And that actually appears to be true, according to a 2012 study by the Spanish Research Council. The study found that pop music is louder and less varied since any time since 1950.
Once upon a time you could blame this on the labels and their tastes, but now these same labels rely more on numbers to determine what they'll sign and release. That is, they look at Shazam searches, music streams and listening tendencies online, then use this behavioral data to predict who will be the next big thing.
In other words, fans shape the hits by essentially demanding the same songs over and over.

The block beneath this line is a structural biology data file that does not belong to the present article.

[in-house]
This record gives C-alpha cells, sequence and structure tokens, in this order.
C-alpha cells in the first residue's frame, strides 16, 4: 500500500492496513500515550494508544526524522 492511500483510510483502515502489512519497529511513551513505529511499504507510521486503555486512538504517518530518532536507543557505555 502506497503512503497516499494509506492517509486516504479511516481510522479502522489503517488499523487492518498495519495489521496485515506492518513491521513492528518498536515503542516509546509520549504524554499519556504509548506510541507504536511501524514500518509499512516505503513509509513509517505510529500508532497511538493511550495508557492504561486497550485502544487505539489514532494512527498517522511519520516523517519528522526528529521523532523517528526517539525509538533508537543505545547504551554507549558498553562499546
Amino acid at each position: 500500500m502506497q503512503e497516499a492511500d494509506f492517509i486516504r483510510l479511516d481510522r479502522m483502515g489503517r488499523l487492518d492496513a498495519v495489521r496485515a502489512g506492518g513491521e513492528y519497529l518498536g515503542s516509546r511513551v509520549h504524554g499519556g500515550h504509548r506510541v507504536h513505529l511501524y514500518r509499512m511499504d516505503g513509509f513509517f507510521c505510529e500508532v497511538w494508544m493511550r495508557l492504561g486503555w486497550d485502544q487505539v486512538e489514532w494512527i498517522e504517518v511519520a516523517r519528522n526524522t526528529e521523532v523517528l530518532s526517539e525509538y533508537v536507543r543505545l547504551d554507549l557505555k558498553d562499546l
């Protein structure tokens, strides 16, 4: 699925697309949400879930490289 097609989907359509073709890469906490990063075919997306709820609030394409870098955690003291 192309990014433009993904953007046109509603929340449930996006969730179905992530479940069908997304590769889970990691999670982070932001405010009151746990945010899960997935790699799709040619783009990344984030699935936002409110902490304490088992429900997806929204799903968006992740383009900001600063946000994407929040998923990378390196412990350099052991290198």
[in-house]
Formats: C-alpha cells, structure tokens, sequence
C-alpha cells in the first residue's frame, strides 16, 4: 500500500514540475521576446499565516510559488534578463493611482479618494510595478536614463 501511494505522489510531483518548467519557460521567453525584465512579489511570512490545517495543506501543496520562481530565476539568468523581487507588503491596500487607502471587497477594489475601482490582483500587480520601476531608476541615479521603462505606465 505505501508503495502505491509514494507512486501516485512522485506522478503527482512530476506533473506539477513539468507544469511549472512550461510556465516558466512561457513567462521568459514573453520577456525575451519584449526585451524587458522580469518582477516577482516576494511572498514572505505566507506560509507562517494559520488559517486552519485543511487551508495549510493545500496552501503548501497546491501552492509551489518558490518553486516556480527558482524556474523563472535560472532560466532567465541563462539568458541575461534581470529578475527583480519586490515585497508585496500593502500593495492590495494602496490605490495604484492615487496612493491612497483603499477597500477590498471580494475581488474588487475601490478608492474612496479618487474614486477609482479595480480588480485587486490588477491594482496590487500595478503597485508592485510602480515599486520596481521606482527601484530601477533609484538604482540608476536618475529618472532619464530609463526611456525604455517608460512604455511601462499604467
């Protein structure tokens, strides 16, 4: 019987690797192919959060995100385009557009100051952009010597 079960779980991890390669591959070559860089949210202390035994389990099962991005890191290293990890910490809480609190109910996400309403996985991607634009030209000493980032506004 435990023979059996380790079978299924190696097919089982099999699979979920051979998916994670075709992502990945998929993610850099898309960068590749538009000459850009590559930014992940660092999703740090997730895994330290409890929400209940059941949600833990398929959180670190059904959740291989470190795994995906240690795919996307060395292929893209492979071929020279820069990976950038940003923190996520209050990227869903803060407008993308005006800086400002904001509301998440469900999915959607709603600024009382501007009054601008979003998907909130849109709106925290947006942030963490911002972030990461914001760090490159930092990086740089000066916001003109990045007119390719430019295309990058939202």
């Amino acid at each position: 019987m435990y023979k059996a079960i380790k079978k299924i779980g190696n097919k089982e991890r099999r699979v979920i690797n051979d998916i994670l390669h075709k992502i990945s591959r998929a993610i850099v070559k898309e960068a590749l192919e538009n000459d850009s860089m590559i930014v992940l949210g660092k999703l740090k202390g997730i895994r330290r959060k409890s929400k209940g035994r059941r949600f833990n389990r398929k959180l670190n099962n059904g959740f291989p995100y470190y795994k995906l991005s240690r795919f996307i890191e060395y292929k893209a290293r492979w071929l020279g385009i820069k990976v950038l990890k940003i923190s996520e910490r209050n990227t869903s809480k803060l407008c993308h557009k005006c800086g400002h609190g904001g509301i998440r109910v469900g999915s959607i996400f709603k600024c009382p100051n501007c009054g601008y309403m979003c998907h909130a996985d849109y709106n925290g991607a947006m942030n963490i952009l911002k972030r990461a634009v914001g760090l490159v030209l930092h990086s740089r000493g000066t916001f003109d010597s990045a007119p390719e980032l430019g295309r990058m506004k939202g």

The study found that the reason why we like to listen to the "same" song over and over again is that the brain finds it easier to process. The less effort it takes to think about a song, the more we tend to like it.
What's more, broadcasters now play fewer songs and keep a hit in rotation longer than ever before. Now that program directors have more accurate electronic data to rely on, they've found that listeners are less interested in novelty or variety than they say they are. When something new comes on the radio, they're more than likely to turn it off.
So if you want to blame someone of the state of music today, blame the listeners and not the labels or artists. They're just giving you what you want.
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